On May 15, 2014 the group went to hear an educational talk at Pontificia Universidad Católica del Ecuador (PUCE). Although all the discussions that we have heard have been interesting and informational, the talk presented by Dr. Nelson Reascos Vallejo was my favorite thus far. His presentation was in regards to the educational system in Ecuador. He discussed various topics such as the generation of the universities, the objectives of the universities, and the effects of the new regulations for universities that was implemented by Correa passing mandate 14(?). Although the professor presented a biased opinion, it was refreshing to hear someone challenge the positive views of the education system that our group has been hearing.
One topic that the professor covered in his presentation that I found interesting was when he discussed about the grading scheme created by C.E.S, C.E.A.C.E.S, and SENESCYT for universities in Quito. The grading scheme is based on letters A to E with A being the highest and E being the lowest grade. It was shocking to hear that 14 universities in Quito have been closed due to receiving a letter grade of E and 40,000 students have been displaced because of this process. From my understanding from the presentation, the students of the closed universities have not received anything in compensation for the government shutting down their school. This means that those students did not get refunded their tuition, accreditation or acknowledgement for the progress in their programs, nor were they able to transfer their grades/courses to different universities. I was shocked to here that the government did not support the students who were displaced.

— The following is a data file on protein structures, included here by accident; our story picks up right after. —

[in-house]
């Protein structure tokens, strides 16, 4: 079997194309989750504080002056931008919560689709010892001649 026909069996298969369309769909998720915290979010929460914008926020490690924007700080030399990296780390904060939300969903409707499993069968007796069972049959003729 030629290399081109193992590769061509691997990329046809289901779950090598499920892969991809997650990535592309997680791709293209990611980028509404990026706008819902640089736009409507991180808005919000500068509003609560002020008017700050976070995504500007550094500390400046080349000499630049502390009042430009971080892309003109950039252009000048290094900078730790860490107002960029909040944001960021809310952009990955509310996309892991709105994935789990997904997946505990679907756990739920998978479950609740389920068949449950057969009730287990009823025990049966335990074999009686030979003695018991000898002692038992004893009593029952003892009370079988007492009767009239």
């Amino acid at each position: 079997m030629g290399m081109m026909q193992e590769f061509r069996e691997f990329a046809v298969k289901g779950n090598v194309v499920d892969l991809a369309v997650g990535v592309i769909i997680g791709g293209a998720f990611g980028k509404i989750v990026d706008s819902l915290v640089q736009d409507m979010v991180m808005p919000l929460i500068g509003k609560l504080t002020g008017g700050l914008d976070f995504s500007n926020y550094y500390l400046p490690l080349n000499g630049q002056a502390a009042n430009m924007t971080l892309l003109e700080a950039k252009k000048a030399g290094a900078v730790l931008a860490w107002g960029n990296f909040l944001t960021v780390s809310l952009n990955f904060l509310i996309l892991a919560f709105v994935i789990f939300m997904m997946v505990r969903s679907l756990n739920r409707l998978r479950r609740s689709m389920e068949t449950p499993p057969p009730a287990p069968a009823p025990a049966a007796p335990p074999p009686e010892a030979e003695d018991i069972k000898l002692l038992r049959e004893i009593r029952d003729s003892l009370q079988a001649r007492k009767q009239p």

The new regulations and policies defined by Correa’s government state that students must take two exams in the middle of the degree and two at the final (one is about general knowledge and the other is specific to program) as well as an exam before becoming a certified professional. The one similarity that I can see between the University of Manitoba (U of M) and the system in Ecuador is some degree programs have a final exam at the end of the program. For example programs in law, medicine, nursing, and physiotherapy have final examinations before students can become certified professionals. However, U of M is different in the sense that degree programs do not take two exams in the middle of the degree or at the end, the courses have there own midterms and finals. I found it interesting that the general exams the students take in Ecuador are based on questions from all fields around the degree program. For example, if a student were specializing in criminology during the general exam period they would have to have knowledge in all of general sociology. I find this very unfair to students and would make it very difficult to do well. Overall I found his presentation to be extremely interesting and very informative.